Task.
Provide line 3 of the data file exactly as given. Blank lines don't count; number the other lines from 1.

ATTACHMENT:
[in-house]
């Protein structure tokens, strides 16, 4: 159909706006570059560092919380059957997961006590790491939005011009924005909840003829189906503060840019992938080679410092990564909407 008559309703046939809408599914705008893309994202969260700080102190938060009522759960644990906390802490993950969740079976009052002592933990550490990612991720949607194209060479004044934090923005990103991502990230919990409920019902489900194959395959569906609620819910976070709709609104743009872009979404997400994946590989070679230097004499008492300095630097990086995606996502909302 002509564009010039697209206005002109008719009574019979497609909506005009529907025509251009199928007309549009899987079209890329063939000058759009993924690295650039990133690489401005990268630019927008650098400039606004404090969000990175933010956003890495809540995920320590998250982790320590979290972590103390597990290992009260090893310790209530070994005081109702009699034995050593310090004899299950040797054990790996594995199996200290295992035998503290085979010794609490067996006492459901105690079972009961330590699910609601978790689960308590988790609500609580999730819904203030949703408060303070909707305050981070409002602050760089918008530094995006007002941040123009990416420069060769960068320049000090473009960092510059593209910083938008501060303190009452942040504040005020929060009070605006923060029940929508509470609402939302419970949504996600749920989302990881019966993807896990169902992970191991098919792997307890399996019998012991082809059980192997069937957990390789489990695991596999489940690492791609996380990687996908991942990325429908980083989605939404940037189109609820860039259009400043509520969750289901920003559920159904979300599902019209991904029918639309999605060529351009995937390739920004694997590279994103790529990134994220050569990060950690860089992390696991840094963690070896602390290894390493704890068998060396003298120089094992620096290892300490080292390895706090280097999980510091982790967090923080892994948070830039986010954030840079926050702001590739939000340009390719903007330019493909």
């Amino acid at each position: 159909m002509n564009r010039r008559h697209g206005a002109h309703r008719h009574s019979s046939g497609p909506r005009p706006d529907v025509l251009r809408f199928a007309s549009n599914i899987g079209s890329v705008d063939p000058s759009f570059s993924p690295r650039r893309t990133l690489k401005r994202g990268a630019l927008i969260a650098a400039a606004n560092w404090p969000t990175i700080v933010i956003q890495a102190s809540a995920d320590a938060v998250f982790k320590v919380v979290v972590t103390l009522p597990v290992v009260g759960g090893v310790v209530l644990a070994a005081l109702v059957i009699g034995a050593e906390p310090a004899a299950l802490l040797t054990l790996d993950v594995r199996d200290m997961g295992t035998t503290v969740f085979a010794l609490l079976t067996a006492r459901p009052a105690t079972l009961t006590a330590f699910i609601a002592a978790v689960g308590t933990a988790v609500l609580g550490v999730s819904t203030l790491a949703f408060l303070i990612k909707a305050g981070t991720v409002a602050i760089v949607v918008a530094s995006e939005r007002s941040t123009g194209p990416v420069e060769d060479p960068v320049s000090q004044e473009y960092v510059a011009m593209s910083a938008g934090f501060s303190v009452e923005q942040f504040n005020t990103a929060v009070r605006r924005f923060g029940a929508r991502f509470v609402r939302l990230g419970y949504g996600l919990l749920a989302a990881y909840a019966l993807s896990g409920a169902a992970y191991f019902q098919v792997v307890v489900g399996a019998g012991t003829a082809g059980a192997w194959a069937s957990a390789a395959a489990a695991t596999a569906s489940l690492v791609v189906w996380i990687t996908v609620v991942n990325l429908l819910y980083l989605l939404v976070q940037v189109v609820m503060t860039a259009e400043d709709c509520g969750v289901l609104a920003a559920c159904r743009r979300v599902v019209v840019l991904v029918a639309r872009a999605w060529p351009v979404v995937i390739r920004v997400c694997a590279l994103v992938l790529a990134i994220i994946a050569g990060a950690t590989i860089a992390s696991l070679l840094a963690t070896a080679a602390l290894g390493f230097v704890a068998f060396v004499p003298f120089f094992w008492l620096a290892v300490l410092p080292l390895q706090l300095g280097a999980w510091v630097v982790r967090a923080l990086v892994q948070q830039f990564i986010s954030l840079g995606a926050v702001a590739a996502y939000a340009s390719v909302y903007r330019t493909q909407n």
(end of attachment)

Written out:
């Amino acid at each position: 159909m002509n564009r010039r008559h697209g206005a002109h309703r008719h009574s019979s046939g497609p909506r005009p706006d529907v025509l251009r809408f199928a007309s549009n599914i899987g079209s890329v705008d063939p000058s759009f570059s993924p690295r650039r893309t990133l690489k401005r994202g990268a630019l927008i969260a650098a400039a606004n560092w404090p969000t990175i700080v933010i956003q890495a102190s809540a995920d320590a938060v998250f982790k320590v919380v979290v972590t103390l009522p597990v290992v009260g759960g090893v310790v209530l644990a070994a005081l109702v059957i009699g034995a050593e906390p310090a004899a299950l802490l040797t054990l790996d993950v594995r199996d200290m997961g295992t035998t503290v969740f085979a010794l609490l079976t067996a006492r459901p009052a105690t079972l009961t006590a330590f699910i609601a002592a978790v689960g308590t933990a988790v609500l609580g550490v999730s819904t203030l790491a949703f408060l303070i990612k909707a305050g981070t991720v409002a602050i760089v949607v918008a530094s995006e939005r007002s941040t123009g194209p990416v420069e060769d060479p960068v320049s000090q004044e473009y960092v510059a011009m593209s910083a938008g934090f501060s303190v009452e923005q942040f504040n005020t990103a929060v009070r605006r924005f923060g029940a929508r991502f509470v609402r939302l990230g419970y949504g996600l919990l749920a989302a990881y909840a019966l993807s896990g409920a169902a992970y191991f019902q098919v792997v307890v489900g399996a019998g012991t003829a082809g059980a192997w194959a069937s957990a390789a395959a489990a695991t596999a569906s489940l690492v791609v189906w996380i990687t996908v609620v991942n990325l429908l819910y980083l989605l939404v976070q940037v189109v609820m503060t860039a259009e400043d709709c509520g969750v289901l609104a920003a559920c159904r743009r979300v599902v019209v840019l991904v029918a639309r872009a999605w060529p351009v979404v995937i390739r920004v997400c694997a590279l994103v992938l790529a990134i994220i994946a050569g990060a950690t590989i860089a992390s696991l070679l840094a963690t070896a080679a602390l290894g390493f230097v704890a068998f060396v004499p003298f120089f094992w008492l620096a290892v300490l410092p080292l390895q706090l300095g280097a999980w510091v630097v982790r967090a923080l990086v892994q948070q830039f990564i986010s954030l840079g995606a926050v702001a590739a996502y939000a340009s390719v909302y903007r330019t493909q909407n």